With our instinctive dread of that dark unknown that lies beyond death, we need a Saviour who is evidently stronger than death, and who has shown his power to conquer it. We want to know that he can carry us through those awful shades, and bring us safely to the bright land beyond. We stand shivering on the shore of a vast ocean, and shrink as we gaze on its silent and illimitable waters; and we need a voice that can assure us that He who invites us to enter the ark has himself made the perilous passage, and can bring us in safety to the distant and unseen isles of the blest. Hence, it was needful that He who is to be our trust in death, should come back from that unknown sea, and assure us that he was able to carry us to those blessed abodes, where the storm and the night never come. This made it needful that Christ should return from the dead.

But the resurrection of Christ also confirmed his claims to be a divine Saviour.

The angels do not speak of him to the women as their Lord, but as " the Lord ;" as the Lord of angels as well as of men, the one Lord, who can be nothing less than divine. Their reference to the place where he lay was a kind of exulting implication that he could not be held by the power of the grave, because of his supreme and divine Lordship. Hence, Paul alleges, that he was "declared to be the Son of God, with power, according to the spirit of holiness, by the resurrection from the dead." It is not meant that the fact of resurrection implied Divinity, for others had arisen from the dead who were not divine. Nor is it meant that the resurrection constituted Christ the Son of God, for he was that before he entered the world ; the angels being called to worship him, when as the first begotten Son he was brought into the world. Heb. i. 6. But he was " declared" to be the Son by the resurrection, since God thus endorsed his claims to that effect, during his life, by raising him from a death to which he had been condemned for making these claims. Hence, his resurrection proves him to have been "God manifest in the flesh," the divine, incarnate Word.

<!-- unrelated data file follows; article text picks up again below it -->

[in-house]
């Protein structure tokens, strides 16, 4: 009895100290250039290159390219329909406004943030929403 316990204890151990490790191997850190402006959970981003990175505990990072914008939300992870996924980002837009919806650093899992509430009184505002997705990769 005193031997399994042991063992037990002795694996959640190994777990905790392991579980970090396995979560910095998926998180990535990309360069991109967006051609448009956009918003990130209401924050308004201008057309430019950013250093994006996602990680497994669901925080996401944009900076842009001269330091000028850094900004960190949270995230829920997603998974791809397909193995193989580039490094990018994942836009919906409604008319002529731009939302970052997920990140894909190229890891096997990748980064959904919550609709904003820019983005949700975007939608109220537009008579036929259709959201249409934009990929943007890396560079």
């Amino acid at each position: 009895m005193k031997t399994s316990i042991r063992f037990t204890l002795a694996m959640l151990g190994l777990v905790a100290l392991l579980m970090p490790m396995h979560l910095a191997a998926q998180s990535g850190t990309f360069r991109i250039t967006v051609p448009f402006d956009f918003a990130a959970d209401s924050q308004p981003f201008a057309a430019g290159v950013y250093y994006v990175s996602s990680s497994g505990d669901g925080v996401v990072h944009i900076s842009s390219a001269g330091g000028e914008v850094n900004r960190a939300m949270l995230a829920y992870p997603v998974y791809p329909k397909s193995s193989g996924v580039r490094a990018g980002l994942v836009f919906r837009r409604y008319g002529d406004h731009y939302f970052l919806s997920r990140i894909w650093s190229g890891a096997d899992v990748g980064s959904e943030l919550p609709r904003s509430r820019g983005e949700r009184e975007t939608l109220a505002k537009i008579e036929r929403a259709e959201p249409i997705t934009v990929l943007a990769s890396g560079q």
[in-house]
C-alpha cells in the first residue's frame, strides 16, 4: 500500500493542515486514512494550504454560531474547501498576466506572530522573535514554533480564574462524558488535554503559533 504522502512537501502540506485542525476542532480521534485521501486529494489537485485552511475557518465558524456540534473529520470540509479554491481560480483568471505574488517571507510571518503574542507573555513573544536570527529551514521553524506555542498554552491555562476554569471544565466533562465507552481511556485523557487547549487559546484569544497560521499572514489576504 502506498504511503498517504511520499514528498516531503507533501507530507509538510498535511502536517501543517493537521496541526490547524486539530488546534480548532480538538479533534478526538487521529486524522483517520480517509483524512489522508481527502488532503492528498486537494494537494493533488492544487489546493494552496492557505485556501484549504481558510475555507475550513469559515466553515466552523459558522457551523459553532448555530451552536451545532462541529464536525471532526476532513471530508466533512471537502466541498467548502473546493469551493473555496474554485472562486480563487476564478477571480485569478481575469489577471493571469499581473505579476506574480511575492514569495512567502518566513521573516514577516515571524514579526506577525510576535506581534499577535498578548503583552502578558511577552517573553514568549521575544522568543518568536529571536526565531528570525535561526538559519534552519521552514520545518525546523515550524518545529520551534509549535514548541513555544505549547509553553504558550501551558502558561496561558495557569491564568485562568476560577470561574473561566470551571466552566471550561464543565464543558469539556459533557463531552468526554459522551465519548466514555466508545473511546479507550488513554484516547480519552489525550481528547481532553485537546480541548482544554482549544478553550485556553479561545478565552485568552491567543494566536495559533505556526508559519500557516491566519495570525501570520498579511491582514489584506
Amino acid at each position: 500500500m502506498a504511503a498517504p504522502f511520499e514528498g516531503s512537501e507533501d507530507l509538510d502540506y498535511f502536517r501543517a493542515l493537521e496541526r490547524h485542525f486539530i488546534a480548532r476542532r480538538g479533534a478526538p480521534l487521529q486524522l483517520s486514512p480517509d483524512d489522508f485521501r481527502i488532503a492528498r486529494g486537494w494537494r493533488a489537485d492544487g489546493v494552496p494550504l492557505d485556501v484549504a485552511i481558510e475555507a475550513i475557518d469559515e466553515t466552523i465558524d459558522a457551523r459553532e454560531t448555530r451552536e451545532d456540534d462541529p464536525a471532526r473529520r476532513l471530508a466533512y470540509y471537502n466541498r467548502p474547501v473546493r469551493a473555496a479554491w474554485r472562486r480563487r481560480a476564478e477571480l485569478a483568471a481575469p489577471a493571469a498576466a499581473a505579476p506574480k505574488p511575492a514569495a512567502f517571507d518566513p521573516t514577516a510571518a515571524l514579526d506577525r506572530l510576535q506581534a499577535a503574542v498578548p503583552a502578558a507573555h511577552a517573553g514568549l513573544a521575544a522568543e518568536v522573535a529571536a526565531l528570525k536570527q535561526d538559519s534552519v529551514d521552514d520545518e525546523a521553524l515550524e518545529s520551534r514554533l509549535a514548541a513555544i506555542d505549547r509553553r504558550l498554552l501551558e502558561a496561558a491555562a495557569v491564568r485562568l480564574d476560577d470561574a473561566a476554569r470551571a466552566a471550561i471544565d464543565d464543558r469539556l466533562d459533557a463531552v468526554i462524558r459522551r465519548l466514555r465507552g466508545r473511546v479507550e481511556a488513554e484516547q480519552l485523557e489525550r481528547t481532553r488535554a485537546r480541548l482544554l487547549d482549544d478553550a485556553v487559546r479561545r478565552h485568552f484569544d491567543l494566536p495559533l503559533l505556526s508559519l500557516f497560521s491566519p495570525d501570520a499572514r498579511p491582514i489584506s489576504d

The resurrection of Christ also confirms and connects the great doctrines of the Christian system.

Many of the types and shadows of the Old Testament receive their full significance only from their connection with this great fact. The new life of Noah from the ark and the deluge, the wonderful offering and deliverance of Isaac, the living bird in the purification of the leper, the living goat on the great day of atonement, and other facts of the Old Testament—all receive their full illumination, only by connecting them with the resurrection of our Lord.

But equally does it illustrate and enforce the great doctrines of the New Testament.

Is justification enforced? It is by the triumphant reference to this fact, as the evidence that this justification is now complete. "It is God that justifieth, who is he that condemneth? It is Christ that died, yea, rather that is risen again— who also maketh intercession for us," Eom. viii. 33. This justifying righteousness shall be "imputed" to us, "if we believe on him that raised up Jesus onr Lord from the dead; who was delivered for our offences, and raised again for our justification," Bom. iv. 24, 25.

Is regeneration taught? It is by linking it with this fact as its necessary antecedent, and its great type. "You hath he quickened, who were dead in trespasses and sins,—together with Christ, and hath raised us up together, and made us sit together in heavenly places in Christ Jesus." "Which is the exceeding greatness of his power to us-ward who believe, according to the working of his mighty power, which he wrought in Christ, when he raised him from .the dead," Eph. ii. 1, 5; i. 19, 20.